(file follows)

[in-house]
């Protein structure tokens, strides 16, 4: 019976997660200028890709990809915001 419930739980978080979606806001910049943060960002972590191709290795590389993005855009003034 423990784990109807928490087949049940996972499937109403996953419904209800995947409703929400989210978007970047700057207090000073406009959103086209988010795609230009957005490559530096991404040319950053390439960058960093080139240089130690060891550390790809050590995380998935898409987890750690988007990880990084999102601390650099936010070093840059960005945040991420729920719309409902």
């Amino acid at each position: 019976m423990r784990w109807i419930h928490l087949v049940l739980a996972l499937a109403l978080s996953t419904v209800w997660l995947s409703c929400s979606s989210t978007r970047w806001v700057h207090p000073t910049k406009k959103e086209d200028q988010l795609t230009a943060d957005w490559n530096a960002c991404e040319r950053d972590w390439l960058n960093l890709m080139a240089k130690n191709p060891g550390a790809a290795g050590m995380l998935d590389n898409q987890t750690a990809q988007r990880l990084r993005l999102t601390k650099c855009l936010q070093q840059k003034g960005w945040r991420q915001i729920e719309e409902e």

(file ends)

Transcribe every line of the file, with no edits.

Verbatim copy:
[in-house]
């Protein structure tokens, strides 16, 4: 019976997660200028890709990809915001 419930739980978080979606806001910049943060960002972590191709290795590389993005855009003034 423990784990109807928490087949049940996972499937109403996953419904209800995947409703929400989210978007970047700057207090000073406009959103086209988010795609230009957005490559530096991404040319950053390439960058960093080139240089130690060891550390790809050590995380998935898409987890750690988007990880990084999102601390650099936010070093840059960005945040991420729920719309409902």
């Amino acid at each position: 019976m423990r784990w109807i419930h928490l087949v049940l739980a996972l499937a109403l978080s996953t419904v209800w997660l995947s409703c929400s979606s989210t978007r970047w806001v700057h207090p000073t910049k406009k959103e086209d200028q988010l795609t230009a943060d957005w490559n530096a960002c991404e040319r950053d972590w390439l960058n960093l890709m080139a240089k130690n191709p060891g550390a790809a290795g050590m995380l998935d590389n898409q987890t750690a990809q988007r990880l990084r993005l999102t601390k650099c855009l936010q070093q840059k003034g960005w945040r991420q915001i729920e719309e409902e």